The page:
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Papers of the Week

Papers: 20 May 2023 - 26 May 2023

Methodology, Psychology, Translational

Human Studies, Neurobiology


2023 Apr 27



Multimodal hypersensitivity derived from quantitative sensory testing predicts pelvic pain outcome: an observational cohort study.


Kmiecik MJ, Tu FF, Clauw DJ, Hellman KM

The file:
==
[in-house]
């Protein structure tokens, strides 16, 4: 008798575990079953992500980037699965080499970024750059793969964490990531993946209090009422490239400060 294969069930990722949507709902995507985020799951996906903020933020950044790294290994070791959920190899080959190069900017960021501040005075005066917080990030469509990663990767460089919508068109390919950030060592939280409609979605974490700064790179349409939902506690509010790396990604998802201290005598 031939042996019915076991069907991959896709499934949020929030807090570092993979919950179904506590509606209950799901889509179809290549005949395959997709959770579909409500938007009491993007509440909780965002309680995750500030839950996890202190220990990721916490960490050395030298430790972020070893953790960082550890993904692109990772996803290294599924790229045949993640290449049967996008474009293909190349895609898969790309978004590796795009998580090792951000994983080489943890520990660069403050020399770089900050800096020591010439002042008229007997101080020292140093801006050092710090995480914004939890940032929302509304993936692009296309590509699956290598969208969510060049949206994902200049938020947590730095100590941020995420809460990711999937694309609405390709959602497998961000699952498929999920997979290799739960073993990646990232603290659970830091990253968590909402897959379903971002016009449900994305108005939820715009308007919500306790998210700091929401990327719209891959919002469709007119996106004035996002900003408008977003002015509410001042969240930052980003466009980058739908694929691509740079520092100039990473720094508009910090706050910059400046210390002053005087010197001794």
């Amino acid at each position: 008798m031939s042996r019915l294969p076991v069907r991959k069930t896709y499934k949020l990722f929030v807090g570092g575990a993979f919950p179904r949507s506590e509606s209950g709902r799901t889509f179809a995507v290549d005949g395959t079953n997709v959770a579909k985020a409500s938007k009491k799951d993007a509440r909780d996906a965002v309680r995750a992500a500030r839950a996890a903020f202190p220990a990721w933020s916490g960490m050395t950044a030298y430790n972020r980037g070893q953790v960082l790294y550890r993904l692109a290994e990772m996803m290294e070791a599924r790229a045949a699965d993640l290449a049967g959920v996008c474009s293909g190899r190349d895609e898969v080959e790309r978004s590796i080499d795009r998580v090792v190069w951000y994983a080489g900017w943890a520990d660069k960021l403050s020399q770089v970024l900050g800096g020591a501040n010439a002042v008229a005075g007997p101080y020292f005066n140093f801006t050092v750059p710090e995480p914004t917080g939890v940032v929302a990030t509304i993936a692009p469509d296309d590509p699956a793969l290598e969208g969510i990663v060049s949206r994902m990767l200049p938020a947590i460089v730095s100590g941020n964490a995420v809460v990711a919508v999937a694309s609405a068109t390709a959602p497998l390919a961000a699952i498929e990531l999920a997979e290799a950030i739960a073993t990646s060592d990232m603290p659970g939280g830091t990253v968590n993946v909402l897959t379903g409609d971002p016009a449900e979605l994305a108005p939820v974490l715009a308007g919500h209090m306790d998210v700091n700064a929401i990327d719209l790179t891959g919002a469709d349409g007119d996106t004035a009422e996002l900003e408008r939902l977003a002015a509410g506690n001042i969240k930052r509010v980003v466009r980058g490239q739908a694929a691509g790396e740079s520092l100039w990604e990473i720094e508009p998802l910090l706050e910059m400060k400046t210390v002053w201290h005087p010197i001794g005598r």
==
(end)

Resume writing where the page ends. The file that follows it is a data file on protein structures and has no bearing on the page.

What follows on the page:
Multimodal hypersensitivity (MMH)-greater sensitivity across multiple sensory modalities (eg, light, sound, temperature, pressure)-is associated with the development of chronic pain. However, previous MMH studies are restricted given their reliance on self-reported questionnaires, narrow use of multimodal sensory testing, or limited follow-up. We conducted multimodal sensory testing on an observational cohort of 200 reproductive-aged women, including those at elevated risk for chronic pelvic pain conditions and pain-free controls. Multimodal sensory testing included visual, auditory, and bodily pressure, pelvic pressure, thermal, and bladder pain testing. Self-reported pelvic pain was examined over 4 years. A principal component analysis of sensory testing measures resulted in 3 orthogonal factors that explained 43% of the variance: MMH, pressure pain stimulus response, and bladder hypersensitivity. The MMH and bladder hypersensitivity factors correlated with baseline self-reported menstrual pain, genitourinary symptoms, depression, anxiety, and health. Over time, MMH increasingly predicted pelvic pain and was the only component to predict outcome 4 years later, even when adjusted for baseline pelvic pain. Multimodal hypersensitivity was a better predictor of pelvic pain outcome than a questionnaire-based assessment of generalized sensory sensitivity. These results suggest that MMHs overarching neural mechanisms convey more substantial long-term risk for pelvic pain than variation in individual sensory modalities. Further research on the modifiability of MMH could inform future treatment developments in chronic pain.